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Proposal Would Give US Consumers' Right to Sue Financial Companies

FILE - Consumer Financial Protection Bureau Director Richard Cordray, pictured in March 2015, says arbitration clauses in consumers' agreements with financial companies effectively deny groups "the right to seek justice and relief for wrongdoing."

The top U.S. consumer financial regulator proposed a rule Thursday that would make it easier for ordinary consumers to file class-action lawsuits against their banks, rather than seek a resolution through mandatory arbitration.

Most U.S. bank customers relinquished their right to sue when they signed credit card agreements, bank accounts and insurance policies without reading the fine print.

The Consumer Financial Protection Bureau, wanting to to put a stop to that, proposed a rule that would ban arbitration clauses. The ban would only apply, though, when consumers want to join or create a class-action lawsuit.

If adopted, the rule could cost the financial industry hundreds of millions or even billions of dollars.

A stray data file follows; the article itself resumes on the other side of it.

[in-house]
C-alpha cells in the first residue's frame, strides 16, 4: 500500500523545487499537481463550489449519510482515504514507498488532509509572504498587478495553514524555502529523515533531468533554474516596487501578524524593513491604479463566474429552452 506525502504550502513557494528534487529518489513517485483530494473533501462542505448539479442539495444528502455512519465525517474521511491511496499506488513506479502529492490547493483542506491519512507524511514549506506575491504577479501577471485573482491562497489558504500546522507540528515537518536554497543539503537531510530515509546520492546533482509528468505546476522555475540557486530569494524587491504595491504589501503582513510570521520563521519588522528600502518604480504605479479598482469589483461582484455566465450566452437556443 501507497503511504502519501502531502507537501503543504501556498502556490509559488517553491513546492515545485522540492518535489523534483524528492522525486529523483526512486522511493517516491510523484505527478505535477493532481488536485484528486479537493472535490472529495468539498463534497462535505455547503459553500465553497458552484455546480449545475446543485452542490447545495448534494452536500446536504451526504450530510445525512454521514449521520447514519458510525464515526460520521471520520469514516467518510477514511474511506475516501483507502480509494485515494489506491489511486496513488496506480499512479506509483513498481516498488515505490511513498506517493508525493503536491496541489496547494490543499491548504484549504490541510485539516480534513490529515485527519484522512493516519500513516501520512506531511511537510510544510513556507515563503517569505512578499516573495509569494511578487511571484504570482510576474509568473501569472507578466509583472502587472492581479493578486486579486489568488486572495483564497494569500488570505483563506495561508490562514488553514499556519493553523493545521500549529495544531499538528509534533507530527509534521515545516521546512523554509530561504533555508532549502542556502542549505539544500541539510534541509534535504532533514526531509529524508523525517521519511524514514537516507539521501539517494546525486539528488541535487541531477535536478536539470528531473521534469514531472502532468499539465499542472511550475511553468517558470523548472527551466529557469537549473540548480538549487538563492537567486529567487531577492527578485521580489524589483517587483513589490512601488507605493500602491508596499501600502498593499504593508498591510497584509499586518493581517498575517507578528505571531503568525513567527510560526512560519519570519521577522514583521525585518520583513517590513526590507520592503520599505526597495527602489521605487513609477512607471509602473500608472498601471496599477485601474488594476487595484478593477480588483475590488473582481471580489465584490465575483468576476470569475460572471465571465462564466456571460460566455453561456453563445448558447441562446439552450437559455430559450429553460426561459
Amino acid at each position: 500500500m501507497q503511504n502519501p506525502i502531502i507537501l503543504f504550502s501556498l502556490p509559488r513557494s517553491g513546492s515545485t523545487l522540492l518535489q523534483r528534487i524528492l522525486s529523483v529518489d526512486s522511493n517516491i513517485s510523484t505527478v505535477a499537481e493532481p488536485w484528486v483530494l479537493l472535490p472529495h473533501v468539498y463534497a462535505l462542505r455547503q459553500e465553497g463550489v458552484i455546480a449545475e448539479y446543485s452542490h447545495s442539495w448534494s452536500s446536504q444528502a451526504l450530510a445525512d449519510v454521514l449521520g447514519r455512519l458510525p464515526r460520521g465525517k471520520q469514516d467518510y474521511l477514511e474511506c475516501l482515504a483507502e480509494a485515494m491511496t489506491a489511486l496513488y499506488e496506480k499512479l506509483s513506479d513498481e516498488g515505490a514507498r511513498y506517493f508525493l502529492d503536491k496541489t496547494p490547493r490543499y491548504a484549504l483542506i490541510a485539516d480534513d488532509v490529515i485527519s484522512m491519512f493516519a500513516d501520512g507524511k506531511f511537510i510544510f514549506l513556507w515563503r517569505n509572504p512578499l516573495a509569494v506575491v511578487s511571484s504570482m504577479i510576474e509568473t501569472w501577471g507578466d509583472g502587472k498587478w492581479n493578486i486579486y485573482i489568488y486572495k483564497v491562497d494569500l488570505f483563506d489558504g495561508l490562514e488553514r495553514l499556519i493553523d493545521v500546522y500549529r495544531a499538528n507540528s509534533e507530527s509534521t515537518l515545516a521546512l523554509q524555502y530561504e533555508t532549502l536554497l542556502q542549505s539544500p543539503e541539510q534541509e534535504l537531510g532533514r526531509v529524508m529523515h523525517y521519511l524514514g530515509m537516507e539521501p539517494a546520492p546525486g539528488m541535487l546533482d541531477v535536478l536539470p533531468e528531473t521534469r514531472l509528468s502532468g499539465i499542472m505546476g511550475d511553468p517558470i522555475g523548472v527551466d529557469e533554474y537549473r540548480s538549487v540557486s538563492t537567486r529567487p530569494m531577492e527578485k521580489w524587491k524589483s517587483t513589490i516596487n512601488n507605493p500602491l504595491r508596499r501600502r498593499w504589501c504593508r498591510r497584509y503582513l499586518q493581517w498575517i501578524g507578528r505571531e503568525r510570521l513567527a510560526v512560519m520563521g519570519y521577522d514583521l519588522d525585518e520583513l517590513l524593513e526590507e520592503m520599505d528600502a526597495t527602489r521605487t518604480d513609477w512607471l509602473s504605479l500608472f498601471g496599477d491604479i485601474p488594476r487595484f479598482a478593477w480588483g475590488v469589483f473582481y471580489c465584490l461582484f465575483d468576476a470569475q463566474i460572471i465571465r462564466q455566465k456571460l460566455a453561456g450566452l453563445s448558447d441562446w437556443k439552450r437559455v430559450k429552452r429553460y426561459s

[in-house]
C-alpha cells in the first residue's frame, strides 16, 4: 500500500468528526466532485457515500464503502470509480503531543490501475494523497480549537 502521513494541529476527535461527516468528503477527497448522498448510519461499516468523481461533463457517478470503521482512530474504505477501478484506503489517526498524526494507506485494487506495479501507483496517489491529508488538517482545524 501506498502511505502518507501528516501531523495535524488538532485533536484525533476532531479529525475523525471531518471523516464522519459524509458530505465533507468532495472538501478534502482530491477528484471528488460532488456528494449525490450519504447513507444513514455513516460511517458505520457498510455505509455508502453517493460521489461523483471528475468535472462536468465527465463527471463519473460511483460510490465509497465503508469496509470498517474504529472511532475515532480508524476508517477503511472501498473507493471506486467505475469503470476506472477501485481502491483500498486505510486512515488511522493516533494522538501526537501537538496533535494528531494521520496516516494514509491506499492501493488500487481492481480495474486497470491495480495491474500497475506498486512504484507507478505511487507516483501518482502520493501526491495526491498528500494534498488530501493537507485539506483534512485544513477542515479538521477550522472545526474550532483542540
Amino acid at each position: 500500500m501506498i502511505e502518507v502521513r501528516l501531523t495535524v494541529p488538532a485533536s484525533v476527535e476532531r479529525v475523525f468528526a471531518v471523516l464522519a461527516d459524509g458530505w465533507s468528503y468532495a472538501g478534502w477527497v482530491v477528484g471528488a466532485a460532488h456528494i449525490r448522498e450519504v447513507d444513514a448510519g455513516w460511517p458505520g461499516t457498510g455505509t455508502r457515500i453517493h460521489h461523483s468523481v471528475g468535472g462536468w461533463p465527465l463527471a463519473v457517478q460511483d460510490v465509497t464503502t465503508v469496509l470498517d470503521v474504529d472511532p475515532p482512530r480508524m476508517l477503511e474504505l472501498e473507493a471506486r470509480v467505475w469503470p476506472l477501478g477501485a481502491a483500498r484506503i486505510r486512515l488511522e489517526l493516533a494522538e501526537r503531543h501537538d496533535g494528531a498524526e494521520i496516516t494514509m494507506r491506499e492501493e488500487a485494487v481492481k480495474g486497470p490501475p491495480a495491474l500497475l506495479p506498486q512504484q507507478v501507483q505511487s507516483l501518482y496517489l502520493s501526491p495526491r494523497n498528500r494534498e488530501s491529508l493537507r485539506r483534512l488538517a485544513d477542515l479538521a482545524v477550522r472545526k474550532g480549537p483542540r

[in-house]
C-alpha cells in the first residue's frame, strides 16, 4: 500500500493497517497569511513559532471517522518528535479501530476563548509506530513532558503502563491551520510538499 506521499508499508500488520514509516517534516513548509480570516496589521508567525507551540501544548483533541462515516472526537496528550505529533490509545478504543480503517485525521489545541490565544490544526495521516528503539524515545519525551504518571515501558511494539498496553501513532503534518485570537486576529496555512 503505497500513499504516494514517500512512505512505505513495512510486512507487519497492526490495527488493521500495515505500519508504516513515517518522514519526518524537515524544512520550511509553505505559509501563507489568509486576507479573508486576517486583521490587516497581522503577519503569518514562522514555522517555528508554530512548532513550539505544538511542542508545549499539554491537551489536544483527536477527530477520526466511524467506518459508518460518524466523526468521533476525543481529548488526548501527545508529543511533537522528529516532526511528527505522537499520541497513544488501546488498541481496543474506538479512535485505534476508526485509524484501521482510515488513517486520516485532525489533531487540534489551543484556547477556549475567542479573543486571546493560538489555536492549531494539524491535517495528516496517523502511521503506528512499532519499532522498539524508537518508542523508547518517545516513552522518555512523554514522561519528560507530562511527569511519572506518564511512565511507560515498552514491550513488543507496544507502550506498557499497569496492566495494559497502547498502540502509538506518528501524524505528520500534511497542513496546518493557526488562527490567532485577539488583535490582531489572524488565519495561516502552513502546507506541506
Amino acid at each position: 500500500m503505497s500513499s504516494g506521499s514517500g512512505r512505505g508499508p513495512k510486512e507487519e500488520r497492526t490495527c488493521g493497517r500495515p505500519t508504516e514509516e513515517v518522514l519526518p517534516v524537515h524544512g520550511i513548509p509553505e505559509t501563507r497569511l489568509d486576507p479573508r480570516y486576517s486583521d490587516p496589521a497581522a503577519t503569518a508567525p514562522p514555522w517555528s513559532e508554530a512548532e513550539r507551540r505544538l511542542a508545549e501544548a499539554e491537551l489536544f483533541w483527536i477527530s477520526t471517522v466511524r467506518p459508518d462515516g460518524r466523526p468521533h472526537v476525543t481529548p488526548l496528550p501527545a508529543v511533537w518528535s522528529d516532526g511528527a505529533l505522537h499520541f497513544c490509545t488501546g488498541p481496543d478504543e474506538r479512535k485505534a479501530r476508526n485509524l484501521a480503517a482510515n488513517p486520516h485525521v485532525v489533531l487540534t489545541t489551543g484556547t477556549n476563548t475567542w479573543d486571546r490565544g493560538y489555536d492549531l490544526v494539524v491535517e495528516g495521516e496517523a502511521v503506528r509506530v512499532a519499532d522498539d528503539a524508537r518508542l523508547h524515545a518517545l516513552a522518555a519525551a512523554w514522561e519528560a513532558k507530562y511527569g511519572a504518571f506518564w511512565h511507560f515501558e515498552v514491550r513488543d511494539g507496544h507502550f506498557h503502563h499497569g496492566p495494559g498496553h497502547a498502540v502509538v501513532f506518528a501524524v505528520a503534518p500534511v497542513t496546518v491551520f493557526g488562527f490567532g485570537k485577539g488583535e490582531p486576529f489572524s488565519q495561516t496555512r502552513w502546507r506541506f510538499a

"Many banks and financial companies avoid accountability by putting arbitration clauses in their contacts that block groups of their customers from suing them," CFPB Director Richard Cordray said. Such clauses effectively deny groups of consumers "the right to seek justice and relief for wrongdoing."

Consumer advocates say arbitrators routinely rule against consumers, but the financial industry argues arbitration is a more efficient way for customers to resolve disputes with banks.

A CFPB study confirmed that arbitration is more efficient but found customers rarely filed lawsuits to settle small claims. The study also showed that when large numbers of customers were adversely affected by the same issue, arbitration hindered their ability to seek relief.

The study found that 15 of the largest 20 credit card companies had arbitration clauses in their agreements, and disputes involving about half of all large bank accounts and nearly all prepaid credit cards and payday loans required arbitration.

Once the CFPB rule is published, the public will have 90 days to comment. The rule will go into effect next year if it is adopted.